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Sharp Abdominable Pains
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Sharp Abdominable Pains

I have recently been suffering from chronic abdominable pain a few tines a week for the past 6 weeks. Recently, I was drinking a glass of Apple Juice before I left for school when a sharp pain in my stomach/abdomin. This caused me to double over and I've had a slight, acute pain in my abdomin (abdomen) since. Any ideas on what may be the cause of my pain and what I can do to treat it?
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666151_tn?1311117976
Yes- as J said, an abdominal pain workup is a complicated venture that considers the organs, the abdominal wall, the fascia, the vascular supply- the likelihood of different conditions will depend on your age, other illnesses, etc.

I doubt that drinking apple juice would induce sudden pain;  it may have been a coincidence.  I say that because the lining of the stomach includes a thick mucous coating over cells that are resistant to strong acid;  if you have an ulcer, perhaps the juice could induce pain from the acidity of the juice, but if that were the case you would be doubled up in pain all the time, as the normal acid released in the stomach is much stronger than apple juice.

This is a good time to point out that in this forum I am really meant to take on questions of 'chronic pain'-- which for the most part are pains which have been through a work-up and usually diagnosed.  When a person goes to a chronic pain clinic with abdominal pains, they are referred to a surgeon or gastroenterologist to do a work-up and diagnose the condition-- this is a MANDATORY step, since there are things that can cause abdominal pain that can kill a person.  For example, if this writer actually has gastric ulcers, there is the risk of perforation, or of the sudden erosion of the ulcer into a major blood vessel, causing a 'GI Bleed'.  

So what AM I good for, you ask?  If this person has had the work-up and found that he has chronic pancreatitis, I could give you some treatment ideas.  I am going to repeat this point a few times in posts asking for diagnostic information for a couple reasons;  the first is because in most cases I would just be guessing. If a doc who examines you, checks your labs, and looks at your x-rays doesn't know what is going on, I won't either!  But more importantly, asking us docs on the internet to come up with a diagnosis could potentially delay finding out the cause of your problem-- and as I said, a delay can sometimes be dangerous.  Please, everyone, do not be offended if I reply in this way.... consider taking your question to a person dealing with 'acute' issues, but also consider finding a good doctor to actually see and examine you, and find out what is going on.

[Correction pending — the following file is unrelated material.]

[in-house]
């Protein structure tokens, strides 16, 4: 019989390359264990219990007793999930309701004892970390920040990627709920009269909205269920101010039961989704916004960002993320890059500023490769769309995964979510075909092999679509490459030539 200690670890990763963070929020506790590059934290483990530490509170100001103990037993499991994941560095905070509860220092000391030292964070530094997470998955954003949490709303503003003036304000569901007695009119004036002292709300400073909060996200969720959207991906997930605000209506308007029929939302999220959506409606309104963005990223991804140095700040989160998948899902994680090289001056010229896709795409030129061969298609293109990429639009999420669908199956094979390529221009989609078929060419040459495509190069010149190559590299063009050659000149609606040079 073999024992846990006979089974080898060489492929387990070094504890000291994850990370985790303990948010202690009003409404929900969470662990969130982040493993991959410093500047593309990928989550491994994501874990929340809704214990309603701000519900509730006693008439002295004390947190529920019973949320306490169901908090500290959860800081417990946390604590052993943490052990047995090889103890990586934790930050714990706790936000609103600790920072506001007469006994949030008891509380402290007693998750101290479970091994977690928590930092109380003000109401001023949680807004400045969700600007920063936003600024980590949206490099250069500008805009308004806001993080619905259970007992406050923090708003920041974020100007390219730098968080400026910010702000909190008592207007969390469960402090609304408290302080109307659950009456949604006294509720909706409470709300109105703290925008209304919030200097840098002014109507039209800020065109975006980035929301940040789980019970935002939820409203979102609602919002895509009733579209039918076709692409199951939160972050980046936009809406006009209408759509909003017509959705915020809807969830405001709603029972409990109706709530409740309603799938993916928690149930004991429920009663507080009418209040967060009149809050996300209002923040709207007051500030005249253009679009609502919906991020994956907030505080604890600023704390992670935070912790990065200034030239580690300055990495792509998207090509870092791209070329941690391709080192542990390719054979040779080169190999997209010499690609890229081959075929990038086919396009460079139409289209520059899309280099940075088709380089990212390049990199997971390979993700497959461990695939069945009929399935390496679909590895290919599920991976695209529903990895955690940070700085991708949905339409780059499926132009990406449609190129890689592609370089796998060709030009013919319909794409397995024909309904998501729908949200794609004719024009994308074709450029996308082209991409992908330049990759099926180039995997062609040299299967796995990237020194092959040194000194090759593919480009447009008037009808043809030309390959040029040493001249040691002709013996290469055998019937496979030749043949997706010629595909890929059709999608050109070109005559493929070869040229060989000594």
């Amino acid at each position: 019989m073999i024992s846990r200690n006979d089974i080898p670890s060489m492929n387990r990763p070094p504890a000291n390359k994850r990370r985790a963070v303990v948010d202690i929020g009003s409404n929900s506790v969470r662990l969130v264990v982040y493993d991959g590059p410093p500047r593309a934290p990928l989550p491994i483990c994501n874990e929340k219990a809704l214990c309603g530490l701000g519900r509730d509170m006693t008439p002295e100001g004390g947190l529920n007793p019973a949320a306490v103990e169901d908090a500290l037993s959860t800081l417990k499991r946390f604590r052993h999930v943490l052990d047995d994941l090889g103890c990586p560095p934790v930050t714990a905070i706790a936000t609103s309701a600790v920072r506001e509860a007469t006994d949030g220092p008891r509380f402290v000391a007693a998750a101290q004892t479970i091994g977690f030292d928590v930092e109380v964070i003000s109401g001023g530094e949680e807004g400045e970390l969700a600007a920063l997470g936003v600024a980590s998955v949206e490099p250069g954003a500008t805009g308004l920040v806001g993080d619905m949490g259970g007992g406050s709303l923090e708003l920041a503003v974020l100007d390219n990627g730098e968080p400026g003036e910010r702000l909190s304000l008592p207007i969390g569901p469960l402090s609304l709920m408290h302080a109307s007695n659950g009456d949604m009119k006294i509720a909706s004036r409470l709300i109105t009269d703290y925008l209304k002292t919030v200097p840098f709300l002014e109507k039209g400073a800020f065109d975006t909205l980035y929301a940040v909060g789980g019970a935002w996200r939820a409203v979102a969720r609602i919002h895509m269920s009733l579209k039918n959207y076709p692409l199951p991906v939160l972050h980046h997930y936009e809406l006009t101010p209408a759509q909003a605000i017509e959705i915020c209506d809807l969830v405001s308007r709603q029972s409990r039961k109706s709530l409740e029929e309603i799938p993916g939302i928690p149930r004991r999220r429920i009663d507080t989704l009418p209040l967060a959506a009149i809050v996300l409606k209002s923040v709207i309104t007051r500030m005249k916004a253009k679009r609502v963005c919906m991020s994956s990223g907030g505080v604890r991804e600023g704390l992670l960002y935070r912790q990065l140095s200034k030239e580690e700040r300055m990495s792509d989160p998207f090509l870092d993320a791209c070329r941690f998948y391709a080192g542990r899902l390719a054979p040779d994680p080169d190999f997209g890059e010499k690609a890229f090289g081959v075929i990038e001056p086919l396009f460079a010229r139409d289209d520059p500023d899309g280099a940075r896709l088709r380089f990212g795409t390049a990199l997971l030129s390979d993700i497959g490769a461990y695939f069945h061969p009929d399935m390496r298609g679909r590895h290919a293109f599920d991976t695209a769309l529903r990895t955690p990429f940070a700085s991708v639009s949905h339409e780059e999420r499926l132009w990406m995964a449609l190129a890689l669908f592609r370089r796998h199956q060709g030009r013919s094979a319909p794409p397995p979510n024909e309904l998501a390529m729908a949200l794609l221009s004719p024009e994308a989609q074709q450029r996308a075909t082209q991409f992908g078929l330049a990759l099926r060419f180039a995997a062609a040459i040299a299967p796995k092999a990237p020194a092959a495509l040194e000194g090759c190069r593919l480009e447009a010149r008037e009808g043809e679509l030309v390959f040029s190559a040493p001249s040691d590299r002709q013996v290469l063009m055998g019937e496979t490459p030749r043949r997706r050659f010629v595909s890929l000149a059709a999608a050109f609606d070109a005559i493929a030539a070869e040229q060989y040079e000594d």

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82861_tn?1333457511
Dr. Junig (or anyone else) really needs more information to even venture a guess.  Is the pain on the right or left side; is it upper or lower?  Is it sharp or dull?  Does anything make it better like over-the-counter antiacids?  Does eating make it better or worse?  Does the amount or type of food you eat make a difference?  Have you noticed any changes in bowel or urinary habits?

Your pain has gone on long enough to warrant a visit to your doctor.  The more information you can give him, the better your chances of diagnosis.  If he palms you off with an instant diagnosis of IBS, dump him and go to a different doctor.  IBS is a diagnosis of exclusion, which means every other medically known cause has been tested for and/or ruled out.  Instantly diagnosing IBS without even considering other problems is a sign of a lazy doctor.

In the meantime, you might try Prilosec over-the-counter for a couple of weeks.  If it helps, that information can also help your doctor with a diagnosis.
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